The intense and extremely competitive sport of badminton continues to woo enthusiasts even today. Read about the rules and regulations and the records made to familiarize with this wonderful sport.


Badminton, one of the most popular racquet sports today, is said to have originated in England, thanks to the old children's game - shuttlecock and battledore that was the original inspiration behind modern-day badminton. Flying high since then, its popularity spread quickly across Asia and rest of the world, making it one of the most popular sports at both professional and amateur levels. Officially governed by the Badminton World Federation (BWF), which was started in 1934, the organisation is responsible for maintaining the rules of the game, equipment requirements and so on. With introduction to Olympics adding to its appeal, it is the Asian countries that dominate the badminton courts in international matches with each tournament drawing huge crowd in countries like Malaysia, Indonesia and China. Read on to know more about the rules and regulations of this sporting event. You can find the Olympic record of this event so far in the table provided below.

Badminton Rules And Regulations
  • In Olympics, badminton is played on a rectangular shaped court that is 13.4m in length and 5.18m in width for singles and 6.18m in width for doubles.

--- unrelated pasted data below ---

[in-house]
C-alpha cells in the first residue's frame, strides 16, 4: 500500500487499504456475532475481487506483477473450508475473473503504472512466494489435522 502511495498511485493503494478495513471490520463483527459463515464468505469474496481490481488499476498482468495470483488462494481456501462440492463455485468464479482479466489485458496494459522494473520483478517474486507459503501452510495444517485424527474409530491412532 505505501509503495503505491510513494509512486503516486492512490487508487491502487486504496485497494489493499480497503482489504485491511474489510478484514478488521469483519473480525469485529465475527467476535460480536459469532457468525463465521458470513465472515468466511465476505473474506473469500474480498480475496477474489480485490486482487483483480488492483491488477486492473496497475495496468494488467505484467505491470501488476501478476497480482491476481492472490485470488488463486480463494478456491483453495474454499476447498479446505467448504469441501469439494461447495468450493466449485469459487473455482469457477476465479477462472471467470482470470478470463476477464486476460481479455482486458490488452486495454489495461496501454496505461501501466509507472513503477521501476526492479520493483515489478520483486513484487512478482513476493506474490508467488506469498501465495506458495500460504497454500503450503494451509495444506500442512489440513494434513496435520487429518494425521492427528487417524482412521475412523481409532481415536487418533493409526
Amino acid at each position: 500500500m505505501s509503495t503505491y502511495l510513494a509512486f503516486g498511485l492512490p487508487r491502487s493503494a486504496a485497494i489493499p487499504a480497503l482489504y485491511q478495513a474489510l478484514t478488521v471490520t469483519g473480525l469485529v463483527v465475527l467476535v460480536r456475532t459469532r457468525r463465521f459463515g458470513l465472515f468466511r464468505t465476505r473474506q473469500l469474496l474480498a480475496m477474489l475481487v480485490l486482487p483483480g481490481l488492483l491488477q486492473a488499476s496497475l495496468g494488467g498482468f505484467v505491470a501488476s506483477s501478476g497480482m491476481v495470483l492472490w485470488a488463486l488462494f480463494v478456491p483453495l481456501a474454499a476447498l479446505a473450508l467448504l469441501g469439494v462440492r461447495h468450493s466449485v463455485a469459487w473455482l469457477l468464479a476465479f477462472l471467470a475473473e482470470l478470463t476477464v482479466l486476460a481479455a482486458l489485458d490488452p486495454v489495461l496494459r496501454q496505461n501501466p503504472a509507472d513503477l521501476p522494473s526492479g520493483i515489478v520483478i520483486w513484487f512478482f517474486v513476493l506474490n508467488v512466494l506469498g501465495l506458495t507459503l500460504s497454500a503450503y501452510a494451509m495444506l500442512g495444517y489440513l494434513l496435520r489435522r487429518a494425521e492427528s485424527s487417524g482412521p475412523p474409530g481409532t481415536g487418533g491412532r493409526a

• In the game, players try to hit a shuttlecock over the net so that it falls on the opposition’s court.
  • The match begins with a toss and the winner gets to decide whether to serve or receive first and which end of the court to play.
  • In singles, if the score of the server is nil or an even number, he/she must stand on the right hand court and if it is an odd number, he/she must stand on the left hand side.
  • Only the player who serves wins a point. In case he loses a point, the right to serve is passed on to the receiver.
  • In men’s singles, the player who scores 15 points is declared the winner while for women’s singles it is 11 points. However, there must be a two points’ break over the opposition.                                 
  • In case of a 14-14 score in men’s singles and a 10-10 score in women’s singles, the side that scores 14 first can choose to set. In this score, the one who reaches 17 is the winner in men and 13 in women, irrespective of a gap of two points. In case the set is not chosen, the match goes on until one player attains a two-point break over the other.
  • The matches are decided on the basis of ‘best of three’. The players change ends after each game.
  • Before the third game commence, a five-minute break is given and a ninety-second break is given between the first and the second game. Players change ends in the third game once the score becomes eight.
  • It is considered a fault if the serving player swing or distracts the attention of the opponent intentionally.
After being played as a demonstration sport in Munich Olympics in 1972 and Seoul Olympics in 1988, it became a medal sport in Barcelona Olympics in 1992. The Olympics witnessed four events with singles and doubles for both men and women. In 1996 in Atlanta, there were five events played along with mixed doubles. For 2000, 2004 and 2008 Summer Olympics, a playoff was included between the semi-final losers to decide on the winner of the bronze medal. The 2012 London Olympics would feature 172 athletes competing for five gold medals.